Magazine article New York Times Upfront

Are Cellphones Killing Literature? When Everyone's Connected 24/7, Many Classic Plot Devices Just Don't Work Anymore

Magazine article New York Times Upfront

Are Cellphones Killing Literature? When Everyone's Connected 24/7, Many Classic Plot Devices Just Don't Work Anymore

Article excerpt

Juliet: Fakn death. C U Latr.

Romeo: gud plan.

Conspiring with a distant boyfriend or girlfriend? Send a text. Lost in the woods, wilderness, or a heavy fog? Use GPS. A case of mistaken identity? Facebook! And who is this mysterious Jay Gatsby? Just Google him.

Books can now be read on iPhones, and young writers in Japan are using their cellphone keypads to write best-selling short novels. But at the same time, technology is making some classic narrative plot devices obsolete. Gimmicks like missed connections and miscommunications, or the inability to reach someone just don't work when even the most remote places have wireless coverage.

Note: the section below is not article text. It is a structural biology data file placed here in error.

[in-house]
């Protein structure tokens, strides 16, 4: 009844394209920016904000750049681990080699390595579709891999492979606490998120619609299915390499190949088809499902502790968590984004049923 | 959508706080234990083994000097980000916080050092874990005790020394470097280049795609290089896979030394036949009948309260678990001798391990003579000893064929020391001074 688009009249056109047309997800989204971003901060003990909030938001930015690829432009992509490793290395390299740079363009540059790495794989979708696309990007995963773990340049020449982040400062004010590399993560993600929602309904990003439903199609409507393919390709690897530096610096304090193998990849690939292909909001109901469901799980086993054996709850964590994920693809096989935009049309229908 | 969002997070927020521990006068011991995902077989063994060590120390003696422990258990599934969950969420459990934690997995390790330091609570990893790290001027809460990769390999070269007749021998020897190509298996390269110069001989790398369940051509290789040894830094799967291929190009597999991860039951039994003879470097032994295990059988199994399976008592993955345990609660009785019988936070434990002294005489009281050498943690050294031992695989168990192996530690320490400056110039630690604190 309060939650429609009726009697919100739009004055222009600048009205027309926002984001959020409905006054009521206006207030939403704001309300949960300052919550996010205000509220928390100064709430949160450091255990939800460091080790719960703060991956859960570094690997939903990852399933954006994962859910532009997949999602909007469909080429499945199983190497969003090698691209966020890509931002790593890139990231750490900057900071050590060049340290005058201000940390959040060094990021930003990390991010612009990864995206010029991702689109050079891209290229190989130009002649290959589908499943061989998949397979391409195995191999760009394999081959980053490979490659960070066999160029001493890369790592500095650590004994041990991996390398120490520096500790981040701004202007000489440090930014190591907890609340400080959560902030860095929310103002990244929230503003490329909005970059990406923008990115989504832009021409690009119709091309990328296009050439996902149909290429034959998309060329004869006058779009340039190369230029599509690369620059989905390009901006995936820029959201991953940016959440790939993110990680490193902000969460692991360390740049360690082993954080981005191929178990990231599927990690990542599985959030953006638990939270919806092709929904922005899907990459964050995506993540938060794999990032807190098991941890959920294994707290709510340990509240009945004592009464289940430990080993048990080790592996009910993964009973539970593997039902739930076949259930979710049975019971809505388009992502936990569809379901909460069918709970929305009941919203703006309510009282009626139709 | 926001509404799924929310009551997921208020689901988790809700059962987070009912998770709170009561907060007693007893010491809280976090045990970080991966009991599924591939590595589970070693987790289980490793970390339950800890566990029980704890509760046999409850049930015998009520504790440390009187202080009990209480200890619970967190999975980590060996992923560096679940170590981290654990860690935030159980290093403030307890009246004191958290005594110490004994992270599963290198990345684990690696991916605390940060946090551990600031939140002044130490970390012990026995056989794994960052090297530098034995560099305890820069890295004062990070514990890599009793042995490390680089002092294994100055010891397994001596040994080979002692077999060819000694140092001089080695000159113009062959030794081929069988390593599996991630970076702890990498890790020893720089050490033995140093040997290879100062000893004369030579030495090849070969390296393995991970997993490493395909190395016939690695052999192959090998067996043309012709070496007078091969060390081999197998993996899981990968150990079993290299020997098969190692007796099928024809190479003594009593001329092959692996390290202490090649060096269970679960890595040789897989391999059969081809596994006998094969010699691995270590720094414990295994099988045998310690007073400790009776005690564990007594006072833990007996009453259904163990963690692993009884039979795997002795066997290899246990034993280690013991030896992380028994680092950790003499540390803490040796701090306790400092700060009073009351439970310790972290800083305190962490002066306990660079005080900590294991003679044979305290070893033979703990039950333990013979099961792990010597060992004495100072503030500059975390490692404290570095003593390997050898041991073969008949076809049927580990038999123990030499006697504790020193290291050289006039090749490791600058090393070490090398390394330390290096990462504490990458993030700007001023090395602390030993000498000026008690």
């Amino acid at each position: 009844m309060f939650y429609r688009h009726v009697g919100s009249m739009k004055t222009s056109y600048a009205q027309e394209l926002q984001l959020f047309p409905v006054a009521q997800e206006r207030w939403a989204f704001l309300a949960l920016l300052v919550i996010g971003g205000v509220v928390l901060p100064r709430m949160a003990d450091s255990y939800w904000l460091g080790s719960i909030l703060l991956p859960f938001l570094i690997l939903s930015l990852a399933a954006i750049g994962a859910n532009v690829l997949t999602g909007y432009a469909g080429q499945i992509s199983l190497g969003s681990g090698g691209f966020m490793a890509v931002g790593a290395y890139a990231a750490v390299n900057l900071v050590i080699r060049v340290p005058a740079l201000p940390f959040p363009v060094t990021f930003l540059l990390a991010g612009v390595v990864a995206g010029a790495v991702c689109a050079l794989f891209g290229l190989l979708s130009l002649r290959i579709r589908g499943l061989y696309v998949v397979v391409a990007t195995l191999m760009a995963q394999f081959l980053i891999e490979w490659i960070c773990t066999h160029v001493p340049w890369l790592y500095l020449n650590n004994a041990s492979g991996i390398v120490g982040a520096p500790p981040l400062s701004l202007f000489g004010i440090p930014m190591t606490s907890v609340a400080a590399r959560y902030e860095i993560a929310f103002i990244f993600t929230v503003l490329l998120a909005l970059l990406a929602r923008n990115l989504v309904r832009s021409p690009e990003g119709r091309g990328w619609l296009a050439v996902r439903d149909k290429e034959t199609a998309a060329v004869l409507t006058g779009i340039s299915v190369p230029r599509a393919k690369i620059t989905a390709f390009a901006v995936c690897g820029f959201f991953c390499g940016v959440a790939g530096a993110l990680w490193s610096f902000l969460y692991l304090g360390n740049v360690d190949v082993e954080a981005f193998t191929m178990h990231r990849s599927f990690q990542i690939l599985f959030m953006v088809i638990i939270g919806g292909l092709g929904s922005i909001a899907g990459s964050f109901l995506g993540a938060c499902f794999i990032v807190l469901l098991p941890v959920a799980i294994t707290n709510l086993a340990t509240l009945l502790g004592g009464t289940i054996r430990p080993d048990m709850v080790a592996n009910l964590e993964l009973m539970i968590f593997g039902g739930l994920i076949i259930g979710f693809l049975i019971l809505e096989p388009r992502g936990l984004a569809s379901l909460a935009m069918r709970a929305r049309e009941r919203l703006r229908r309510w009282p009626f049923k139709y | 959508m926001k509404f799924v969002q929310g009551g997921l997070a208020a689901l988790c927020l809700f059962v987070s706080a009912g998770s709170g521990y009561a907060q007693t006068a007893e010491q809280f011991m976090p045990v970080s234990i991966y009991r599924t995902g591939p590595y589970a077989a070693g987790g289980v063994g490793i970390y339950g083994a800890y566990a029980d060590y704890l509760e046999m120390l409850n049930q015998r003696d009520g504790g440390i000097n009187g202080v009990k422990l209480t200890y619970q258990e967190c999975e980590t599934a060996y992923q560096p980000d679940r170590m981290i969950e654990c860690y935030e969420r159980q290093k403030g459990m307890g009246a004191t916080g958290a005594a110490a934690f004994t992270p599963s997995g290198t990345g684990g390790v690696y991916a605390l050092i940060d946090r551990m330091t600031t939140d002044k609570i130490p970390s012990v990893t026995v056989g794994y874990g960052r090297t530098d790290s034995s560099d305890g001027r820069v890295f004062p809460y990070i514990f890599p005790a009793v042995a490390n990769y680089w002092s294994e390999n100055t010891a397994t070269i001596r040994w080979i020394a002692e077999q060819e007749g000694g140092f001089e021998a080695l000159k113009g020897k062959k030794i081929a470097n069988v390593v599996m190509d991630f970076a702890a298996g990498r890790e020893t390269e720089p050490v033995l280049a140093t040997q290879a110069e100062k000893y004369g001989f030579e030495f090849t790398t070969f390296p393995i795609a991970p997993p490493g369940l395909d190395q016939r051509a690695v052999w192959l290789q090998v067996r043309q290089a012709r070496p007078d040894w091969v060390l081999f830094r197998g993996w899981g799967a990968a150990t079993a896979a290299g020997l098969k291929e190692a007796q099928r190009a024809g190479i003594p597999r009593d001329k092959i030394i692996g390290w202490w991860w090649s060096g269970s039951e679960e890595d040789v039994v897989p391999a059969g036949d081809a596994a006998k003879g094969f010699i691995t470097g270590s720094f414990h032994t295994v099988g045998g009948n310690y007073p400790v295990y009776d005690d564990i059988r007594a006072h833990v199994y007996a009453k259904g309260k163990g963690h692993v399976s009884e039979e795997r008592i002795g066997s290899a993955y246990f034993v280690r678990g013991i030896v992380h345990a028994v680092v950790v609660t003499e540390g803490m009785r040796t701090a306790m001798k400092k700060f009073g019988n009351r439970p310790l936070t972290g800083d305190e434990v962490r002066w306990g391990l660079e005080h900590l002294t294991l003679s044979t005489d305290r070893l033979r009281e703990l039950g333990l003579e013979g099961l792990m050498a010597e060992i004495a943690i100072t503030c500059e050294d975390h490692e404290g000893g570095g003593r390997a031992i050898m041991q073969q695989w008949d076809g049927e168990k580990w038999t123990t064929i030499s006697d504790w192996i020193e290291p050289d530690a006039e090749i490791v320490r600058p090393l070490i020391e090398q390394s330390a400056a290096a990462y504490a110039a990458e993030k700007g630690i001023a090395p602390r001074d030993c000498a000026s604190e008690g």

OVER-CONNECTEDNESS

How significant is the toss to storytelling if characters today can be instantly, and constantly, connected?

When I recently finished a draft of my second thriller and sent it to friends, I received this feedback: The protagonist and his girlfriend can't spend the whole book unable to get in touch with each other. Not in the cellphone era.

Then I talked to other writers and found a growing antagonism toward today's communication gadgets.

"We want a world where there's distance between people; that's where great storytelling comes from," says Kamran Pasha, a writer and producer on Kings, the NBC drama based on the biblical story of David.

Pasha says even the Bible would have been a casualty of connectedness. In the Old Testament, Joseph's brothers toss him into a pit, and stave traders take him to Egypt--a pivotal, development in the Exodus narrative that is central. …

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